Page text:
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Watch out for mv command and symlinks on Samba shares UNIX
I just lost a full day's worth of work. Here is how you can too ... on a Samba share, do this:
 % mkdir something 
 % ln -s something something_else 
On Mac OS X in the shared directory, do this:
 % cd something_else 
 % touch test_file 
 % mv test_file ../something 
 mv: rename test_file to ../something/test_file: No such file or directory 
Watch it all go bye-bye.

I guess there are still bugs with the mv command. It should have said that the files were the same. If I realized that the directory that I was working in was a soft link to the main directory, I would not have tried to move the files.

[robg adds: Unix wizards, is this expected behavior out of mv? It seems wrong to me, but I don't know enough about what's normal in Unix...]
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Watch out for mv command and symlinks on Samba shares | 10 comments | Create New Account
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Watch out for mv command and symlinks on Samba shares
Authored by: beerguy on Nov 06, '03 11:21:16AM

Actually I think there is a bug here but it's not what the poster was geting at. The mv command should complain that target and destination are the same file.

[iMac-otto:~] otto% mkdir something
[iMac-otto:~] otto% ln -s something something_else
[iMac-otto:~] otto% cd something_else
[iMac-otto:~/something_else] otto% touch foo
[iMac-otto:~/something_else] otto% mv foo ../something
[iMac-otto:~/something_else] otto% ls
foo
[iMac-otto:~/something_else] otto% cd ..
[iMac-otto:~] otto% cd something
[iMac-otto:~/something] otto% ls -l
total 0
-rw-r--r-- 1 otto staff 0 6 Nov 08:13 foo


It works like it's supposed to here. It is considered bad form to not use full pathnames when making sym links.


Also consider the directory structure when you link.

Let's say I had a directory called /data/stuff/files

and I link it to /users/mystuff/files/backup

(cd /users/mystuff/files; ln -s /data/stuff/files backup)

If I cd /users/mystuff/files/backup and then do a cd .. I will be in /data/stuff not /users/mystuff/files. That can lead to confusion and files that seem to be lost but really aren't.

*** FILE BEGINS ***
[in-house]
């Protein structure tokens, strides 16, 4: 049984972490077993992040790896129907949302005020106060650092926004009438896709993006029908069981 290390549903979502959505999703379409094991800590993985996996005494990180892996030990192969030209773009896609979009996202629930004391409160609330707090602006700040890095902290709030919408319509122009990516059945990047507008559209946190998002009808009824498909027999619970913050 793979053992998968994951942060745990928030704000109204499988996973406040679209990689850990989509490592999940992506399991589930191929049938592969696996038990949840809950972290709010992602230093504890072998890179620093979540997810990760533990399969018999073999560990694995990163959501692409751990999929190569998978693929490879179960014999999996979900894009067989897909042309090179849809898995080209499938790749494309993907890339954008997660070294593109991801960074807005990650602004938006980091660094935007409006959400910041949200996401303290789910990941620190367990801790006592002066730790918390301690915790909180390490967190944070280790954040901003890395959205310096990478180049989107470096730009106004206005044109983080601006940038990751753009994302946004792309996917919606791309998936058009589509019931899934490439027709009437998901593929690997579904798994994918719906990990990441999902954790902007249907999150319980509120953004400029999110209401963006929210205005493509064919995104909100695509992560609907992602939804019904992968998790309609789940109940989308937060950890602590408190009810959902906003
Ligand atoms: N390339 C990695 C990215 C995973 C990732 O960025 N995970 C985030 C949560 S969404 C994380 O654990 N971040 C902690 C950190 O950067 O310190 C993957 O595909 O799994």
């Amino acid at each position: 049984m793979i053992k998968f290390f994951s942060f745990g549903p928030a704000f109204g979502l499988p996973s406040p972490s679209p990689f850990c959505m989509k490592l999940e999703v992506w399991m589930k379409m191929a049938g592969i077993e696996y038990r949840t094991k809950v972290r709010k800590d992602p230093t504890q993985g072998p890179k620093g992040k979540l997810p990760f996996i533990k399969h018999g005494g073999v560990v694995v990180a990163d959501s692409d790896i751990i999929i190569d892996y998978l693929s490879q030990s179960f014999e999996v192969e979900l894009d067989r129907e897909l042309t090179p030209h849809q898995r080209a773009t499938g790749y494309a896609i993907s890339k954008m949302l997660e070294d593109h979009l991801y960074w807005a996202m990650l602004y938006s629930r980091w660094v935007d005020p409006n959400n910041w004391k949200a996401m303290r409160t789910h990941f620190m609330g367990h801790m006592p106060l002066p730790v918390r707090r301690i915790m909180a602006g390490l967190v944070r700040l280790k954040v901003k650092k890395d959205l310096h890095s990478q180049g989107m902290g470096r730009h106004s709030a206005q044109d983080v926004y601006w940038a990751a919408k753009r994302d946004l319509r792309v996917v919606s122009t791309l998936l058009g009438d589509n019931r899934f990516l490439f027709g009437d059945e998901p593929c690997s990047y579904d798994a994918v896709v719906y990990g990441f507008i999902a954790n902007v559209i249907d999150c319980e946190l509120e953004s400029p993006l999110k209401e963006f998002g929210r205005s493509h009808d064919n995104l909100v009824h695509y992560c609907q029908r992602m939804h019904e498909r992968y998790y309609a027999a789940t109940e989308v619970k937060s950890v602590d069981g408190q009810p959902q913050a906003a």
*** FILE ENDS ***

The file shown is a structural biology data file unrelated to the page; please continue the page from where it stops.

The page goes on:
Cheers



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Watch out for mv command and symlinks on Samba shares
Authored by: mojo6771 on Nov 06, '03 12:21:19PM
On freebsd 4.5, the move works without a error.

On Redhat 6.2 it gives a error as: mv: `c' and `../a/c' are the same file.

--
From the above post, it appears OS X works similar to freebsd.
The Samba share is most likely messing up.


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Watch out for mv command and symlinks on Samba shares
Authored by: Spades on Nov 06, '03 11:58:39AM

The problem is probably Samba. Last I knew, Samba is not quite the same as other unix filesystems, but 3.0 may be different. Unless it has changed, I don't think Samba creates symlinks the same way other filesystems do. There could be many different types of filesystems on the other side of Samba, including ones that don't support symlinks like FAT32. Because of this, symlinks on Samba are a little bit of a hack. I think the problem isn't a mv bug, but a Samba issue.



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Watch out for mv command and symlinks on Samba shares
Authored by: rtl on Nov 06, '03 12:18:25PM
This example is equivalent to issuing the command mv foo foo with a file named foo in the current directory, i.e. you're overwriting a file with itself. On a local HFS+ or UFS filesystem, this really shouldn't cause any harm, but it looks like the poster has discovered that this isn't a safe operation on a windows share. This is probably a bug that should be reported to Apple - the rename operation is probably being translated into the wrong sequence of smb operations.